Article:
This fantastic story of a mix-raced marriage in Warrington really had me focused almost throughout. I took a few pages to get going but once I'd become engaged I genuinely couldn't put it down. The Fitzgerald family were fantastic. The ups and downs they went through were very real for many families although I can't imagine one family going through all of the trials and tribulations this one did, the novel is writing at its best. This novel could've been set anywhere to be honest. It's gritty and pulls no punches and will most likely have you needing tissues towards the end. 'Once Upon A Time In England' is the best book I've read so far this year.

Review by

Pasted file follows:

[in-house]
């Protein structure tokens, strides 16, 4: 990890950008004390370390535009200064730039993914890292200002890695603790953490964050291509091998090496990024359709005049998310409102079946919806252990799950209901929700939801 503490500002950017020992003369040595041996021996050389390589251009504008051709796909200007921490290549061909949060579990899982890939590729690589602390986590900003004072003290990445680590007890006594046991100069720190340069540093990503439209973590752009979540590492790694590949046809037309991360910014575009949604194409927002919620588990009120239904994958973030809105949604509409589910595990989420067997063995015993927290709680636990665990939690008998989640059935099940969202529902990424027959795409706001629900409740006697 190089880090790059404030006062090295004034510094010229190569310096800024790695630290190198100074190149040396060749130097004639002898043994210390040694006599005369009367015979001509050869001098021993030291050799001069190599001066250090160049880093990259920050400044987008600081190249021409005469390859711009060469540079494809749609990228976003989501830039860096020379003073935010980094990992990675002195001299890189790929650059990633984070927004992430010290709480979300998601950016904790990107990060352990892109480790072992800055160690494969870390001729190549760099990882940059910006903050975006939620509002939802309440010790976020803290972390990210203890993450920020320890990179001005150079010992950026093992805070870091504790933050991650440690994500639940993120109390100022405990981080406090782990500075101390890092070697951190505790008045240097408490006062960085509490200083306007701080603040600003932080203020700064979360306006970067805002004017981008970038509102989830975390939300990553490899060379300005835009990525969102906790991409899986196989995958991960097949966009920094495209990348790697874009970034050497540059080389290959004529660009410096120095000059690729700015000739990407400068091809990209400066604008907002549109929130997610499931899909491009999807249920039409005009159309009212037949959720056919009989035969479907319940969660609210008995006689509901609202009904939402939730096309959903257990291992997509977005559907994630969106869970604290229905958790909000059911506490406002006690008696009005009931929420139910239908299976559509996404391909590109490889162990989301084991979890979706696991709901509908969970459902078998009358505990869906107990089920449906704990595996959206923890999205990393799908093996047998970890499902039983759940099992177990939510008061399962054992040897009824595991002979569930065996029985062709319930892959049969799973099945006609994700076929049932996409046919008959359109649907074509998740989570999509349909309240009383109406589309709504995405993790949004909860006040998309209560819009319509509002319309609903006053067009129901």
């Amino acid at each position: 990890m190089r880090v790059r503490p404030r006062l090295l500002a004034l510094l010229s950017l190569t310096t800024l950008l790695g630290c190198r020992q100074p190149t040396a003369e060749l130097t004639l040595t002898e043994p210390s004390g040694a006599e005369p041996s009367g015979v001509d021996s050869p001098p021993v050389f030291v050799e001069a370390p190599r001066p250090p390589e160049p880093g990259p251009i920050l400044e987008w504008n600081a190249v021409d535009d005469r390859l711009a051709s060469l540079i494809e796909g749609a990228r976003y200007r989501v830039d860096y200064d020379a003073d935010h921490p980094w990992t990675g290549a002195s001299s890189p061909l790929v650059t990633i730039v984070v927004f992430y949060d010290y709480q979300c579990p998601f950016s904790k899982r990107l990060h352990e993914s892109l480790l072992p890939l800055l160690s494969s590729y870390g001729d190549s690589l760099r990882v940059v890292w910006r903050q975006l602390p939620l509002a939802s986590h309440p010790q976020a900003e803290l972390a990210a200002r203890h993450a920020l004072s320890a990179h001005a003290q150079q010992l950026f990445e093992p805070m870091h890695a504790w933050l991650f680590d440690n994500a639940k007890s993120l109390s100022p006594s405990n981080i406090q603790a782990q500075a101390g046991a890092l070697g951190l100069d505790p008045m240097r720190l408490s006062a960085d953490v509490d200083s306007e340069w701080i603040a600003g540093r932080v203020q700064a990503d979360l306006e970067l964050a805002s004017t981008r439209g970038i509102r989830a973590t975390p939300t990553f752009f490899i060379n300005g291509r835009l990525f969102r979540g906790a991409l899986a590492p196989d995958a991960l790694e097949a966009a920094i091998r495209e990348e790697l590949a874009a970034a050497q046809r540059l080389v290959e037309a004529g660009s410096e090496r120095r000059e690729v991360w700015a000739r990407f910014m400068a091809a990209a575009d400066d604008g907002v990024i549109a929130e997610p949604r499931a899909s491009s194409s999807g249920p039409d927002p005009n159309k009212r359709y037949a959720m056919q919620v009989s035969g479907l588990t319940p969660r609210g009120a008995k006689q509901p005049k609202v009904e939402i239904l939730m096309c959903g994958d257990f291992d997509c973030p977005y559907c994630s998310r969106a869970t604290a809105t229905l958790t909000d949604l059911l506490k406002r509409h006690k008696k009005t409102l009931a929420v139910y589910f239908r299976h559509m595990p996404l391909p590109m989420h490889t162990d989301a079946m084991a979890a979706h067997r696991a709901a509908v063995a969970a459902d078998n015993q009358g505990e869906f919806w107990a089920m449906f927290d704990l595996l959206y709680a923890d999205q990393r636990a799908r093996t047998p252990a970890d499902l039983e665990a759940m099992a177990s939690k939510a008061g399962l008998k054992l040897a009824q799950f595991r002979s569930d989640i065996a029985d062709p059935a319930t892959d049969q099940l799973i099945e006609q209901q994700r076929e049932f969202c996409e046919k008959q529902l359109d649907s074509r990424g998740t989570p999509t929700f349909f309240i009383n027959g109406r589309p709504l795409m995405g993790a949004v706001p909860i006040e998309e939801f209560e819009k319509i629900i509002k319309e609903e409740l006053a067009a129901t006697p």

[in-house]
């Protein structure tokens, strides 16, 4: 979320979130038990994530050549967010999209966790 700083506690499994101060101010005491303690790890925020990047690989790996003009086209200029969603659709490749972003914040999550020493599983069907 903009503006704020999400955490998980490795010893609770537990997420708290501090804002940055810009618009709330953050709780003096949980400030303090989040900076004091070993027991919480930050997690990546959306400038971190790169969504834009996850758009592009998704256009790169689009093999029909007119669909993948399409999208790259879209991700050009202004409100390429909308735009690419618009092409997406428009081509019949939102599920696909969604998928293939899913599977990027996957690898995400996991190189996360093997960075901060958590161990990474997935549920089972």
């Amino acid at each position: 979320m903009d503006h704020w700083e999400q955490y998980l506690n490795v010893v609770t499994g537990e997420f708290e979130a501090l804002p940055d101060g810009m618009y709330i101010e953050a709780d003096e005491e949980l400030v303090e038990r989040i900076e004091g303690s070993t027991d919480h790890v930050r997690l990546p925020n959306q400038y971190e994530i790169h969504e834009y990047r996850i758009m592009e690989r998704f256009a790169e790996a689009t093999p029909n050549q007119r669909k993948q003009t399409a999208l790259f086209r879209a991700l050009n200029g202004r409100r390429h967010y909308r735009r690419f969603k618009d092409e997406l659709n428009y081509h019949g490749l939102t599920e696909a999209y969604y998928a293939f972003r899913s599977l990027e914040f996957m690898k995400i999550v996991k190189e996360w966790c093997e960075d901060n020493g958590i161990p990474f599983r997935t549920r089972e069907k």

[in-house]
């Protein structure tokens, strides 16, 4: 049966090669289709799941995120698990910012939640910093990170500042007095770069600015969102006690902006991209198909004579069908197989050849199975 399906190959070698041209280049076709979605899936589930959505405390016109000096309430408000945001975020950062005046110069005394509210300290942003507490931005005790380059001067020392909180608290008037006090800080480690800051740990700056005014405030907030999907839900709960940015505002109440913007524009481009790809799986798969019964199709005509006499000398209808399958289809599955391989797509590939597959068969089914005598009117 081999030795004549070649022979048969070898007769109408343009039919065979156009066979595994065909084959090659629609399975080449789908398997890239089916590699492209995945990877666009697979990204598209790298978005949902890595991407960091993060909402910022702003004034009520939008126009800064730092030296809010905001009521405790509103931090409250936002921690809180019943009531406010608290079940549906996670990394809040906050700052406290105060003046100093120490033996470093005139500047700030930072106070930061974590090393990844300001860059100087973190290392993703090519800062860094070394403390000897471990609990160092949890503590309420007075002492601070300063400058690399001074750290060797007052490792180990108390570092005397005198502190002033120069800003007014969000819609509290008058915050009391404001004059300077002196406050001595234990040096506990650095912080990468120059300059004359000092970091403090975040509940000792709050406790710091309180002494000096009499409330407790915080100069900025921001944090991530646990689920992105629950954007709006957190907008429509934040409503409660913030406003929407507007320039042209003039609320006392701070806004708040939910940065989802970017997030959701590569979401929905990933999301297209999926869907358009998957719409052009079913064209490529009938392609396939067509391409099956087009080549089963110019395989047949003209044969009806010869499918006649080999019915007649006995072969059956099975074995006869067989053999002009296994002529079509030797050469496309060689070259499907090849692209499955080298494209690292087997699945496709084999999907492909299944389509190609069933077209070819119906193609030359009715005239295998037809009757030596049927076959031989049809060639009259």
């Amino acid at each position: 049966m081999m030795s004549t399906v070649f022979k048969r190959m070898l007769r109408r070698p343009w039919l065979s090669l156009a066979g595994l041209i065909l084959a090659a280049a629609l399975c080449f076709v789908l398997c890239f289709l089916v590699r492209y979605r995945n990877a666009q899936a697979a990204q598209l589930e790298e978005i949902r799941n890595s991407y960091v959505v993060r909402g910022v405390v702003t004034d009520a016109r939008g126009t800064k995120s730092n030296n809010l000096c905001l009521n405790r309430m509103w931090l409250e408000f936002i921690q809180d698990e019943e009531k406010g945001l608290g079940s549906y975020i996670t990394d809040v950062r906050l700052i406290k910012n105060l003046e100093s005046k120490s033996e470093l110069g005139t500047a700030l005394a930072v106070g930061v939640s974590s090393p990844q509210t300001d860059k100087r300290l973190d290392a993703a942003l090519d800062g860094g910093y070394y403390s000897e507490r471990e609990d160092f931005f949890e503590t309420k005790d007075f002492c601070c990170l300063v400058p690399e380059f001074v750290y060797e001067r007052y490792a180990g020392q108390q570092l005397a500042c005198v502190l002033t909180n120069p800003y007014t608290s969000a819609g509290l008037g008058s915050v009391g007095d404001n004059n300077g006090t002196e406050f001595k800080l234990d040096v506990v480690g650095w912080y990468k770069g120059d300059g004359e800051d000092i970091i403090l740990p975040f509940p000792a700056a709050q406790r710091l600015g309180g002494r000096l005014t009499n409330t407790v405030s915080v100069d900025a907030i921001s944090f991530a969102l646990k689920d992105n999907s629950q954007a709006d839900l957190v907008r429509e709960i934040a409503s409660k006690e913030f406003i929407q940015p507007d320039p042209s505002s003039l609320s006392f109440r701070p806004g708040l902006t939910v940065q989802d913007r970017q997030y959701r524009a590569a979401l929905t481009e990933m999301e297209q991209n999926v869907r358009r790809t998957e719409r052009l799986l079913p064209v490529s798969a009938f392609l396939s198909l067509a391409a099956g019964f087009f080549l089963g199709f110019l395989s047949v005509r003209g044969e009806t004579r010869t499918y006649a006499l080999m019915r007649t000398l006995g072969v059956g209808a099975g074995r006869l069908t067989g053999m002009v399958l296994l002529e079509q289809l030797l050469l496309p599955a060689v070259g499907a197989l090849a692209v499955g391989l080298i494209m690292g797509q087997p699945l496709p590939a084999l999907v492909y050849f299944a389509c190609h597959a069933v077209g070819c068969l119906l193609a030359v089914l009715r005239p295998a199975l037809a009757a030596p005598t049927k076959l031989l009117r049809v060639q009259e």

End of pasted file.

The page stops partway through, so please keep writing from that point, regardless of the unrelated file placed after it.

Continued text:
This book was totally gripping from the outset - the life experienced by the working class family within is truly grim; an unremitingly bleak existence, reinforced by a series of poor decisions and having to live with the consequences. Each time they pick themselves up, something else seems to happen to knock them down again. The novel covers big themes, mixed-race marriage, rape, drugs, drink, homosexuality, bigotry, and it all happens to the Fitzgeralds, yet it is portrayed very realistically and you can't help but feel for them.Set in Warrington of the 1970s and 80s, it's love at first sight for Robbie Fitzgerald, a red-headed club singer of Irish descent, and Susheela, a Malaysian trainee nurse, newly emigrated to make a life for herself in the land of plenty. They meet in the ER..."Susheela had fallen in love with that man, and that nose. Each dent and bump told out their history. She'd been there, on duty, the night they wheeled him in, barely conscious, his nose splayed across his left cheekbone pumping blood into the stung slits of his eyes. ... And she'd been there in the room later when his cast had peeled back to reveal his new face. She'd watched him confront the mirror and sensed his disappointment. ... He seemed to shrink away from the dangerous edge his nose now lent his battle-scarred face, at odds with the tender and reticent soul underneath."Robbie and Susheela marry and have a son Vincent, Vinnie; five years later Susheela is pregnant again. But on the night he gets his big break and gets spotted by an agent at the Club, he's late home, and the event happens that will colour their lives for ever. Susheela gets raped by a gang of racist thugs who break into their home.All this has happened before page 40, leaving the rest of the novel to chart tell the story of the family through the next decades. Robbie leaves Sheila, as she becomes known, with the kids, sensitive Vinnie and live-wire Ellie. With a mostly absent father and a mother who doesn't really understand the teen-scene, Vinnie and Ellie soon get into drugs and clubbing, and Vinnie is starting to explore the fringes of the gay scene. You can feel it will end in inevitable tragedy.This is strong stuff and the author spares no punches, she tells it like it is. Although the novel is set in a particularly poor industrial area of England, you feel that similar stories have happened up and down the country to unfortunate families. Walsh was born in Warrington and got ecstasy and clubbing before running away to Barcelona at sixteen, so you know she is writing from experience. This gritty novel, her second, was absolutely gripping from the start, and I would certainly read more.